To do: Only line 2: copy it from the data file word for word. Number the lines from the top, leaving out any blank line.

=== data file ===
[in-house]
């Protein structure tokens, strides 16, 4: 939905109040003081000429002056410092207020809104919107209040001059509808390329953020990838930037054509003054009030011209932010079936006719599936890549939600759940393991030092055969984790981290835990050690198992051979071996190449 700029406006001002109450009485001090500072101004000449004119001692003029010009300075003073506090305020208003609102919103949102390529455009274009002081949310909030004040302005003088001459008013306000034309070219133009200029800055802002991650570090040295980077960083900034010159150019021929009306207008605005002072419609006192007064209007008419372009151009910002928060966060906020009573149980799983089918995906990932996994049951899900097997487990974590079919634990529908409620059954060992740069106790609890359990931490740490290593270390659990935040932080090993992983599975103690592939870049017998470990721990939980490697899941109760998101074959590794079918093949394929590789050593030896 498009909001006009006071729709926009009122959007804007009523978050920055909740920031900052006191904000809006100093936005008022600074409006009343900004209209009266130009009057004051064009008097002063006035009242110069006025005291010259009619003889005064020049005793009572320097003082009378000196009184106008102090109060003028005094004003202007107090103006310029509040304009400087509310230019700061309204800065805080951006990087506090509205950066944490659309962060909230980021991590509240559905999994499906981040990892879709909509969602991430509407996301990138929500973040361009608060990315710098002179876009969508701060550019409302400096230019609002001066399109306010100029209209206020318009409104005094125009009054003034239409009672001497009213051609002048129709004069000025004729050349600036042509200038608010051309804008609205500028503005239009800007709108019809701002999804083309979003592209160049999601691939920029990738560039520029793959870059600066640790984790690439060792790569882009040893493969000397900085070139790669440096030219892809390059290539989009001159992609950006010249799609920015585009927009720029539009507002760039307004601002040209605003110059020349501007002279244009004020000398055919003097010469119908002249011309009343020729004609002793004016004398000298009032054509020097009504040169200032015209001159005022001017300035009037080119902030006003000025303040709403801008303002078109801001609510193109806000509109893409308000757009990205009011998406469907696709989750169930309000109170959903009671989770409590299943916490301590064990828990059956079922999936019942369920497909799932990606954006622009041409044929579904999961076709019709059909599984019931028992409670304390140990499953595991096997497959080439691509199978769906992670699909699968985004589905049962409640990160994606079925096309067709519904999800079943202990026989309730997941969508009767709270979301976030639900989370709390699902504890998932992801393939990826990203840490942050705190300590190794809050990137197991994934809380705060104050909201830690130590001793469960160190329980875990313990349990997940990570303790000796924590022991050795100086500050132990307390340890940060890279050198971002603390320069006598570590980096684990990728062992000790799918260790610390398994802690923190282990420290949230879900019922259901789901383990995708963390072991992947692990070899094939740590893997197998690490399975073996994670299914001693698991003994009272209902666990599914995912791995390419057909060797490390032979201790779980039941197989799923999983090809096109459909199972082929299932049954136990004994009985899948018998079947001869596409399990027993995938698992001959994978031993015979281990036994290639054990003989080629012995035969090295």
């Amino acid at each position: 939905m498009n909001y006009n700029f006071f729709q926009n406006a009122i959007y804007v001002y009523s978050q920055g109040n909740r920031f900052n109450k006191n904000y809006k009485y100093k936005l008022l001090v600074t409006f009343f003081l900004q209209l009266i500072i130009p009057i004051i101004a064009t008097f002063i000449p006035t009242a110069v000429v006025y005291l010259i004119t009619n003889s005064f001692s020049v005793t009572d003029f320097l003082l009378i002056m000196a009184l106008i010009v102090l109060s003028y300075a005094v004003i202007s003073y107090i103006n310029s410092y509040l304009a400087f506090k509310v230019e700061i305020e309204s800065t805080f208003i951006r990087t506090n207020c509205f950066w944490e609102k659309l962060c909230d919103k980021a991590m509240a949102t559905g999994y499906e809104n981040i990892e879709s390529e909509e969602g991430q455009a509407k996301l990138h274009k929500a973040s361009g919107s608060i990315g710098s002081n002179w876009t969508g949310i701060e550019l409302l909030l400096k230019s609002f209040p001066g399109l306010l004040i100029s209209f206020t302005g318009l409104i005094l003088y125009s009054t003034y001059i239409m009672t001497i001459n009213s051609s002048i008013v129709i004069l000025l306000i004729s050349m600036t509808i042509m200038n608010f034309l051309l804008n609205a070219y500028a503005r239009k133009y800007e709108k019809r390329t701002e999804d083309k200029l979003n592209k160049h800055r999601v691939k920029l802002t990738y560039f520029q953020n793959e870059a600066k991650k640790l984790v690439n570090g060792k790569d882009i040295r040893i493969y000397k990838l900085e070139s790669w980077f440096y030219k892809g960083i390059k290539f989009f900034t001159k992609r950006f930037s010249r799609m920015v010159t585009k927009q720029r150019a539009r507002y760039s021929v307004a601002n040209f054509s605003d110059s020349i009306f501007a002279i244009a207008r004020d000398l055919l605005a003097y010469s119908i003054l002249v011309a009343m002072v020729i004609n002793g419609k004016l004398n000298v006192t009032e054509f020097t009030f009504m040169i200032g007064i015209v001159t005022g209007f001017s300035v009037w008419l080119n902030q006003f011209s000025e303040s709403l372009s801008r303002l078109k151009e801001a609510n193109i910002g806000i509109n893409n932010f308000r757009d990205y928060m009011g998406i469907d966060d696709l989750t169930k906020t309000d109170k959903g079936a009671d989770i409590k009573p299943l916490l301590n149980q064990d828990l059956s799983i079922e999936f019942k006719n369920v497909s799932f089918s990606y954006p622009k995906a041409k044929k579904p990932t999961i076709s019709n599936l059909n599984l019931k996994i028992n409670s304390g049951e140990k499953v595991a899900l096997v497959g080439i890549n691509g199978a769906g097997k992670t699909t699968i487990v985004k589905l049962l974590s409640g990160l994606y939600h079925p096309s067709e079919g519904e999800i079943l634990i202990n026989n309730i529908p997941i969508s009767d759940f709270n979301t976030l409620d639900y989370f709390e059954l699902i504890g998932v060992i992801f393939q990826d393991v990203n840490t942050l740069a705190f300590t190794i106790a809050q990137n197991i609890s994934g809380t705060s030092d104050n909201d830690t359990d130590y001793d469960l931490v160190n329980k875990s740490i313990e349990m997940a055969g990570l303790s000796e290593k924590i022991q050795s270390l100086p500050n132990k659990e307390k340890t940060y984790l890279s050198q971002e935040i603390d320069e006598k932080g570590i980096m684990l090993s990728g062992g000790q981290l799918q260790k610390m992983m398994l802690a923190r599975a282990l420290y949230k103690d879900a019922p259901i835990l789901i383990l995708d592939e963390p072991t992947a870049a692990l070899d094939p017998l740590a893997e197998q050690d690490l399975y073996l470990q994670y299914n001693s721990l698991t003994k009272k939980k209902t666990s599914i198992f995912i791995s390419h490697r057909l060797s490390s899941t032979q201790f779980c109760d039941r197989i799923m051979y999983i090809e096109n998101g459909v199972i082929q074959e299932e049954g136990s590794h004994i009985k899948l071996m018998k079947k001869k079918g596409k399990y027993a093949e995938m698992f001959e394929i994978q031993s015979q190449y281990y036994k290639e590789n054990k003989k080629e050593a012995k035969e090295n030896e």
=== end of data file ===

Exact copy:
């Protein structure tokens, strides 16, 4: 939905109040003081000429002056410092207020809104919107209040001059509808390329953020990838930037054509003054009030011209932010079936006719599936890549939600759940393991030092055969984790981290835990050690198992051979071996190449 700029406006001002109450009485001090500072101004000449004119001692003029010009300075003073506090305020208003609102919103949102390529455009274009002081949310909030004040302005003088001459008013306000034309070219133009200029800055802002991650570090040295980077960083900034010159150019021929009306207008605005002072419609006192007064209007008419372009151009910002928060966060906020009573149980799983089918995906990932996994049951899900097997487990974590079919634990529908409620059954060992740069106790609890359990931490740490290593270390659990935040932080090993992983599975103690592939870049017998470990721990939980490697899941109760998101074959590794079918093949394929590789050593030896 498009909001006009006071729709926009009122959007804007009523978050920055909740920031900052006191904000809006100093936005008022600074409006009343900004209209009266130009009057004051064009008097002063006035009242110069006025005291010259009619003889005064020049005793009572320097003082009378000196009184106008102090109060003028005094004003202007107090103006310029509040304009400087509310230019700061309204800065805080951006990087506090509205950066944490659309962060909230980021991590509240559905999994499906981040990892879709909509969602991430509407996301990138929500973040361009608060990315710098002179876009969508701060550019409302400096230019609002001066399109306010100029209209206020318009409104005094125009009054003034239409009672001497009213051609002048129709004069000025004729050349600036042509200038608010051309804008609205500028503005239009800007709108019809701002999804083309979003592209160049999601691939920029990738560039520029793959870059600066640790984790690439060792790569882009040893493969000397900085070139790669440096030219892809390059290539989009001159992609950006010249799609920015585009927009720029539009507002760039307004601002040209605003110059020349501007002279244009004020000398055919003097010469119908002249011309009343020729004609002793004016004398000298009032054509020097009504040169200032015209001159005022001017300035009037080119902030006003000025303040709403801008303002078109801001609510193109806000509109893409308000757009990205009011998406469907696709989750169930309000109170959903009671989770409590299943916490301590064990828990059956079922999936019942369920497909799932990606954006622009041409044929579904999961076709019709059909599984019931028992409670304390140990499953595991096997497959080439691509199978769906992670699909699968985004589905049962409640990160994606079925096309067709519904999800079943202990026989309730997941969508009767709270979301976030639900989370709390699902504890998932992801393939990826990203840490942050705190300590190794809050990137197991994934809380705060104050909201830690130590001793469960160190329980875990313990349990997940990570303790000796924590022991050795100086500050132990307390340890940060890279050198971002603390320069006598570590980096684990990728062992000790799918260790610390398994802690923190282990420290949230879900019922259901789901383990995708963390072991992947692990070899094939740590893997197998690490399975073996994670299914001693698991003994009272209902666990599914995912791995390419057909060797490390032979201790779980039941197989799923999983090809096109459909199972082929299932049954136990004994009985899948018998079947001869596409399990027993995938698992001959994978031993015979281990036994290639054990003989080629012995035969090295």